Flowers In the Attic and Petals On the Wind were huge ratings hits for Lifetime. For whatever stroke of idiotic logic, the network decided to release the final two chapters with little fanfare, airing the two films on the same night with hardly any marketing pushes. It took my Netflix DVD queue (yes, I still use it) to finally get my hands on the third installment and my once-favorite novel, If There Be Thorns. And since the lead character is none other than a troubled little boy, what better place to discuss it than the Doll(anger)'s House during Shortening season?

Quick Plot: For those who have not been following the tragic exploits of the Dollanger family, here's a quick recap:

Beautiful widow Corinne (beautiful void Heather Graham) locked her four children up in her parents' mansion in order to charm her way back into her dying millionaire father's will. During those four years in captivity, the teens battled adolescent hormones and a mutual attraction that got rather rapey. Eventually, the youngest died, and the remaining three--responsible wannabe doctor eldest Chris, feisty ballerina Cathy, and sad tiny remaining twin Carrie--escaped, building a new life to the best they could. Carrie eventually killed herself, while Cathy had a child named Jory with an abusive dancer (who then killed himself) and another with Bart, the husband of her estranged mother. Bart then died in a fire (not killing himself, for once) and Chris, who could never get over his first love, swooped in to marry Cathy and move her far away to raise their sons in peace and anonymity.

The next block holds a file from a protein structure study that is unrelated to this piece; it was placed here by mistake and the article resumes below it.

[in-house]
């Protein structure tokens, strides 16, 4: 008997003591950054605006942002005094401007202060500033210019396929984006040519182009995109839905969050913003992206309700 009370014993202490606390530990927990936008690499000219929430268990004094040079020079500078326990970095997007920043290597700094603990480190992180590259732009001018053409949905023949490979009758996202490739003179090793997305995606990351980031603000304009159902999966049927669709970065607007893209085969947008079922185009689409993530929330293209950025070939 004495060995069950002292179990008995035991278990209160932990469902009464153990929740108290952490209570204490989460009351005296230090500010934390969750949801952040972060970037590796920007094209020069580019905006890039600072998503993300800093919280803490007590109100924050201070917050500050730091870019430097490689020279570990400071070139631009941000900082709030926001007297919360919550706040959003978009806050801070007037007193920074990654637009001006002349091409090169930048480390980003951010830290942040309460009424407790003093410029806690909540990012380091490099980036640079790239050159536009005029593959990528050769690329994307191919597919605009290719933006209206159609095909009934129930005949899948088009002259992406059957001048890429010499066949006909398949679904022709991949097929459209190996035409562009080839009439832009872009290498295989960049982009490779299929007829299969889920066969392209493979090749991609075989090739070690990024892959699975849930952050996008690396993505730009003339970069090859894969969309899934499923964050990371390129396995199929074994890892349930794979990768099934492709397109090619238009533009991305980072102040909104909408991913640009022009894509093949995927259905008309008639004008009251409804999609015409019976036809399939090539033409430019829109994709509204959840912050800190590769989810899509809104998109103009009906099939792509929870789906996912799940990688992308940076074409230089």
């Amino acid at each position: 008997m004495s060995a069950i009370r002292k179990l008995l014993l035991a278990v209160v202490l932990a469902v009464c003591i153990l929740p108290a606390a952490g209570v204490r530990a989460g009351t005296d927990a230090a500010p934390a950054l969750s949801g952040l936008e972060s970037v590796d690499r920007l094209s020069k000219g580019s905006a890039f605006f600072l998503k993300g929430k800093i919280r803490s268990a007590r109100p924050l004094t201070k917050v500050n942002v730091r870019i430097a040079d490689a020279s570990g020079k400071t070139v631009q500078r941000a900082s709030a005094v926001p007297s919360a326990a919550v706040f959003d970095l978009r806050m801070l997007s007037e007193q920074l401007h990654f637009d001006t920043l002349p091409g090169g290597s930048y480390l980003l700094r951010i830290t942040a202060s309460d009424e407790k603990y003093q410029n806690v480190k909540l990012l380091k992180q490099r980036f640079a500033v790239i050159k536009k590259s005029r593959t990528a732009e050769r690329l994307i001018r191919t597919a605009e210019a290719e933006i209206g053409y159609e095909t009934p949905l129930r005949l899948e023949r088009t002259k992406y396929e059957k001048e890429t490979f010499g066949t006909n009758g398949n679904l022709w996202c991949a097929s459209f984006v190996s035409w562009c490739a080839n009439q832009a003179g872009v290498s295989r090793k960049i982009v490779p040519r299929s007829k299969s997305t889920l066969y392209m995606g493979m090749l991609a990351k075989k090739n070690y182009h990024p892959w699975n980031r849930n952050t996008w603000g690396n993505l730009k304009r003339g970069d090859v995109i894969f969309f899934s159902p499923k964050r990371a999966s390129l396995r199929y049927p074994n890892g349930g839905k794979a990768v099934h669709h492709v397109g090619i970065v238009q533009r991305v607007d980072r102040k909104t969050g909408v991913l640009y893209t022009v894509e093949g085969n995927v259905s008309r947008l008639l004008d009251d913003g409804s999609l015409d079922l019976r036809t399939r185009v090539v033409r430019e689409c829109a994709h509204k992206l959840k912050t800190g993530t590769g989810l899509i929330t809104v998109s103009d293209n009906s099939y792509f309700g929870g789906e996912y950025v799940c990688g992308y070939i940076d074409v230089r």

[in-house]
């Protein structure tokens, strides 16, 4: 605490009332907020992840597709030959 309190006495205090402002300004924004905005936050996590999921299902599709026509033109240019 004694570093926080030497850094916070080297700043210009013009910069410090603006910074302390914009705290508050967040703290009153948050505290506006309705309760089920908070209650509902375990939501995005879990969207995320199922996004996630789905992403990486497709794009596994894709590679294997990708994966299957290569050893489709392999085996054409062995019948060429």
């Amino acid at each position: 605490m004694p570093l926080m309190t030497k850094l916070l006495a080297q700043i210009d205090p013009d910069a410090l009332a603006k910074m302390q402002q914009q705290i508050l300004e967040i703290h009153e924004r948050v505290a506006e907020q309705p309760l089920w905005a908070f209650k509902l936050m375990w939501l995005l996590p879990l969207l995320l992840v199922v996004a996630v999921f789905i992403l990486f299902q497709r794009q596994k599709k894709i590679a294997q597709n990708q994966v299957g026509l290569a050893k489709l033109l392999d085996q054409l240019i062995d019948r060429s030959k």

If There Be Thorns picks up a few years into the now Sheffields' idyllic existence. Jory is now a strapping young man who dances and has sex with his girlfriend a lot (seriously) while Bart is...different.

One day, a mysterious, wealthy "old" lady moves in to the mansion down the road along with her butler Johnamos (and I write it that way because he is only ever referred to as "Johnamos", sort of the "Anne Perkins" of his time). This fancy dame, who looks an awful lot like Heather Graham with powder dusted over her eyebrows, is, of course, none other than Corinne Foxworth/Dollanger/Winslow, murderous mother to Bart's incestuous parents.